I wouldn’t necessarily describe Aaron Sorkin’s The Trial of the Chicago 7 as a comedy. The movie follows the true-life trial of seven protestors who got caught up in a wave of violence and police brutality outside of the Democratic National Convention in 1968. In telling their story, the movie makes shockingly relevant connections to our contemporary headlines… but I’d be lying if I didn’t tell you that yes, there are laughs in this movie. Well-earned, material-sensitive laughs. They were unexpected, and also appreciated as tension breakers.
When we had the opportunity to interview The Trial of the Chicago 7 co-lead Eddie Redmayne about the movie, I had to ask him about how they approached the humor in the script, because the subject matter could make this story very preachy and overly dramatic. But as he points out, if you are familiar with Aaron Sorkin’s approach as a screenwriter – in movies like The Social Network, Steve Jobs, Moneyball or Charlie Wilson’s War – then you know that humor often is an entry point for the storyteller. Redmayne said:
It was on the page, honestly. Aaron is the master of that. He takes on such rigorous subject matter, and he invests in his audience’s speed of thought, but he also laces it with humor in a way that’s wonderful. In fact, we talked about it in relation to Tom, because Tom – in Aaron’s take on the trial was very much the policy and ‘within-the-system’ man. But I said to Aaron, ‘In order for an audience to stay with him, he’s got to have charisma!’ Which Tom did, by the way, in real life. He was swimming in charisma. But he’s got to have some of that, himself. So actually, Aaron went in and laced a bit of humor into Tom’s early scenes. He’s not quite Abbie [Hoffman], and certainly I’m not Sacha [Baron Cohen]! But it was important. What I’m saying is that it was very important that the humor is a way into these characters.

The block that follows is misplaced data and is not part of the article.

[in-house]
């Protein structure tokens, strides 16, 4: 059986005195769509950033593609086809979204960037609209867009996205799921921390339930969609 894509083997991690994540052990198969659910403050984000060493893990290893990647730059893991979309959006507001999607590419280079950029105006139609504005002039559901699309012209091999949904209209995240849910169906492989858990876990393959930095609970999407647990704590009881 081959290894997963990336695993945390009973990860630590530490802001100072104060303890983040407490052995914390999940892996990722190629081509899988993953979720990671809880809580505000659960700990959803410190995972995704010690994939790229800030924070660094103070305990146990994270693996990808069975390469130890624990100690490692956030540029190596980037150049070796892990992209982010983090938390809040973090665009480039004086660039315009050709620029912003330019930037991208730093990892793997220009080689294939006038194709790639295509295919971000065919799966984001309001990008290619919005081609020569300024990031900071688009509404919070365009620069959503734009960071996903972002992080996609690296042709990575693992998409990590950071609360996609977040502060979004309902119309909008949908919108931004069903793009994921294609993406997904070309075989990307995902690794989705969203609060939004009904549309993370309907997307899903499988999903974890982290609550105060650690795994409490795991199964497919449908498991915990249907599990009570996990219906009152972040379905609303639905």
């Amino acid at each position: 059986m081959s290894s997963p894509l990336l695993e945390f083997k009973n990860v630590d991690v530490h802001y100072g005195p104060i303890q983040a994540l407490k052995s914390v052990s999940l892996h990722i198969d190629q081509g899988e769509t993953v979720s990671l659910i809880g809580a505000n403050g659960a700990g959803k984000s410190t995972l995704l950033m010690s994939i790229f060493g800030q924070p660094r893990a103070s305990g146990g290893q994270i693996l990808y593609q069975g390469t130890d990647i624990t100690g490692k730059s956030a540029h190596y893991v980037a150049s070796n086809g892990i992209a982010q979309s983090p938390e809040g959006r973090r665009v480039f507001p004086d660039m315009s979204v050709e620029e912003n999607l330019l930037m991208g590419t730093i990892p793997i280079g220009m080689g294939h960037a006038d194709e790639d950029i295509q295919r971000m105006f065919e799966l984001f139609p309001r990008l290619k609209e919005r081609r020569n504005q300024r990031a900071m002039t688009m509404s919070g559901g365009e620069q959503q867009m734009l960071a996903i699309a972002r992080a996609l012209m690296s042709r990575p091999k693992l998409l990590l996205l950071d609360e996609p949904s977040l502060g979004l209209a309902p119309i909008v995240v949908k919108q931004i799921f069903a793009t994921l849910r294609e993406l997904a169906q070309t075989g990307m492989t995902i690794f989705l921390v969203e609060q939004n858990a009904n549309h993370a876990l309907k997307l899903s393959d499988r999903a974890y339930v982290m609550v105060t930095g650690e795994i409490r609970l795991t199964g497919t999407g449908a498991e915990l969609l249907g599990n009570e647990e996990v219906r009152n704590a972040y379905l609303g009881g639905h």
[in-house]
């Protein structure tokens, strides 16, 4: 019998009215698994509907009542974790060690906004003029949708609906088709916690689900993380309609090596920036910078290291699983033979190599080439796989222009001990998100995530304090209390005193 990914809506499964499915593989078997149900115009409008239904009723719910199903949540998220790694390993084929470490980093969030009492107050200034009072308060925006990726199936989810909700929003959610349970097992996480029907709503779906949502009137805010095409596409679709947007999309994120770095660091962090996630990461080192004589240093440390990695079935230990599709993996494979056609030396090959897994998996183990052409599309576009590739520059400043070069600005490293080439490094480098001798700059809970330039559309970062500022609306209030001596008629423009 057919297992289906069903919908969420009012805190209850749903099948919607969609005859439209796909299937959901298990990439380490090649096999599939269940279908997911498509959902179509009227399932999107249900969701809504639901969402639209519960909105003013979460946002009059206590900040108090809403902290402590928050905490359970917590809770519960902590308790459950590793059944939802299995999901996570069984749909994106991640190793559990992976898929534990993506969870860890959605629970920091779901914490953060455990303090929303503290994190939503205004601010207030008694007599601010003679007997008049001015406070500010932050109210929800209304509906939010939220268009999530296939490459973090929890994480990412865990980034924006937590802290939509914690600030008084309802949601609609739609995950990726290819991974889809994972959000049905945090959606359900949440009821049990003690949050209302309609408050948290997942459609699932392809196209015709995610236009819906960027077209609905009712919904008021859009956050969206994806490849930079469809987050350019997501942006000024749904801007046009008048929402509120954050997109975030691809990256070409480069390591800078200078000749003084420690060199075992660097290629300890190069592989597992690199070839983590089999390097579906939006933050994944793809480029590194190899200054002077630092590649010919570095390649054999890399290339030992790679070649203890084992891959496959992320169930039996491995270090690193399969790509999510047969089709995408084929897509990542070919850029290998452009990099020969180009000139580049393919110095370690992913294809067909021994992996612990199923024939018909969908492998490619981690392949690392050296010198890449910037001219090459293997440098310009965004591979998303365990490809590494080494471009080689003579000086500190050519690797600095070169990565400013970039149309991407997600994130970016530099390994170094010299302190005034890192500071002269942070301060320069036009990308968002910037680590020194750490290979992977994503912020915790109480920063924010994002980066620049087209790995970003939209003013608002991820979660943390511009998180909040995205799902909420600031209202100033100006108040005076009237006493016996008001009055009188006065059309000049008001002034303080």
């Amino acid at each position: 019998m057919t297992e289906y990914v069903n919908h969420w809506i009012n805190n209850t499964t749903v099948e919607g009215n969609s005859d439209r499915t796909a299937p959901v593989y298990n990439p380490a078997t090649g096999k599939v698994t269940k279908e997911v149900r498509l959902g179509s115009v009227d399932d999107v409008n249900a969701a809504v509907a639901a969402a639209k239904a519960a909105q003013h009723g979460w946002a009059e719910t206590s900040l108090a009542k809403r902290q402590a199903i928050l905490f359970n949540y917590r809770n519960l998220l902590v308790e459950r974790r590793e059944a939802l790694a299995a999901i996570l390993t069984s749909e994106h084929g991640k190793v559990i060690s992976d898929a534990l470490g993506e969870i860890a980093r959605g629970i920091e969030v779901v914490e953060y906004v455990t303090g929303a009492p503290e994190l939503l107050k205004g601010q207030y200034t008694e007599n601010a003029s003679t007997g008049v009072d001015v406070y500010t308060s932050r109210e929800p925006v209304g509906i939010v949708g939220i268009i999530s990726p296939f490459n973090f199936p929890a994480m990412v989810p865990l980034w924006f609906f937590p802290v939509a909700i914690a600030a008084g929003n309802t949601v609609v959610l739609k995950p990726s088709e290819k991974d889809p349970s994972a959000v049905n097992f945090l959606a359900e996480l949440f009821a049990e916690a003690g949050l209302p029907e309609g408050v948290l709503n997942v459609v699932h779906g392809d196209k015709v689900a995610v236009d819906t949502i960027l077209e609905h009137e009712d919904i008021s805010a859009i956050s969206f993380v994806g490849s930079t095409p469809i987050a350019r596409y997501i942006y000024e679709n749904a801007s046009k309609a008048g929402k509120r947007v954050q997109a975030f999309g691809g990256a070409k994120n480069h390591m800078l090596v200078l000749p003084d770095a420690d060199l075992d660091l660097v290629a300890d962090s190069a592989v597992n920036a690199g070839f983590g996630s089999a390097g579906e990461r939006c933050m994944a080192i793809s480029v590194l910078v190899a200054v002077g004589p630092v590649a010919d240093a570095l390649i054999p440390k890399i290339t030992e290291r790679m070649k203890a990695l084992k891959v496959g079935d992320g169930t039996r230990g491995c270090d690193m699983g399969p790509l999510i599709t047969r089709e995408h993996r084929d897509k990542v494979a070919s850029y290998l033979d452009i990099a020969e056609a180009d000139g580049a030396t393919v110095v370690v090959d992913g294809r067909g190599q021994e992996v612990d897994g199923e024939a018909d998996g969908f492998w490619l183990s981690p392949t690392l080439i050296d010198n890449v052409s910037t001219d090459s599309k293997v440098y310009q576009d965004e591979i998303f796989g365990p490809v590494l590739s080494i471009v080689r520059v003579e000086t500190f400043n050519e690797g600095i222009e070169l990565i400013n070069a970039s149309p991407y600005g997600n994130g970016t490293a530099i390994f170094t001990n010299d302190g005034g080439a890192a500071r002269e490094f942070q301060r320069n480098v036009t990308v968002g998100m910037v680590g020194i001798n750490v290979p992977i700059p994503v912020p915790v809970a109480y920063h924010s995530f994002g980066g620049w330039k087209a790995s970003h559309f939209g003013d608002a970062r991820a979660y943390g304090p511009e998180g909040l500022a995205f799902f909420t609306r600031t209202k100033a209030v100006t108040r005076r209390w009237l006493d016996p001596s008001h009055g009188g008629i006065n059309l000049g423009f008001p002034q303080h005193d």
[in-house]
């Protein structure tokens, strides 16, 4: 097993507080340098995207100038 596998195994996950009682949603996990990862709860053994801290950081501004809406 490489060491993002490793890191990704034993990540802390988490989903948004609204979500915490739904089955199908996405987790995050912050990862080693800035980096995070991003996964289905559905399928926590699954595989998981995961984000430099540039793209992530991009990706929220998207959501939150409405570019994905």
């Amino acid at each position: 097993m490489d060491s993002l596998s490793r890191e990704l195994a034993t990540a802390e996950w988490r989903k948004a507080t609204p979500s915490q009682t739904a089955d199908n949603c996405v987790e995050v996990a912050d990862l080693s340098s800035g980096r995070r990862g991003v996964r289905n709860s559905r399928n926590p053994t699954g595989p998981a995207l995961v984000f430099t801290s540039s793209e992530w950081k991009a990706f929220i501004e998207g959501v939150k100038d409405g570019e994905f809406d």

Redmayne’s right. Aaron Sorkin is a master at seeing what’s humorous in what’s really an absurd situation, and there are moments during the trial that was staged for The Chicago 7 that will have you shaking your head and wondering how we allowed ourselves to get to that point. Then, you might look around and keep asking yourself that question.
But that humor, while subtle, helps Aaron Sorkin’s film, The Trial of the Chicago 7, fly by on its own energies and intelligent creativity. It’s a vital history lesson embedded in a vibrant courtroom thriller, where Eddie Redmayne plays social and political activist Tom Hayden opposite Sacha Baron Cohen’s Abbie Cohen and Yahya Abdul-Mateen II’s Bobby Seale. Here’s Redmayne, talking about Sorkin’s funny bone:
The good news is that you no longer have to wait to watch what I consider to be one of the best movies released this year. Aaron Sorkin’s The Trial of the Chicago 7 is now streaming on Netflix, so make it part of your weekend plans. I expect we will be discussing this one during the duration of the crazy Oscar season we are about to wade into.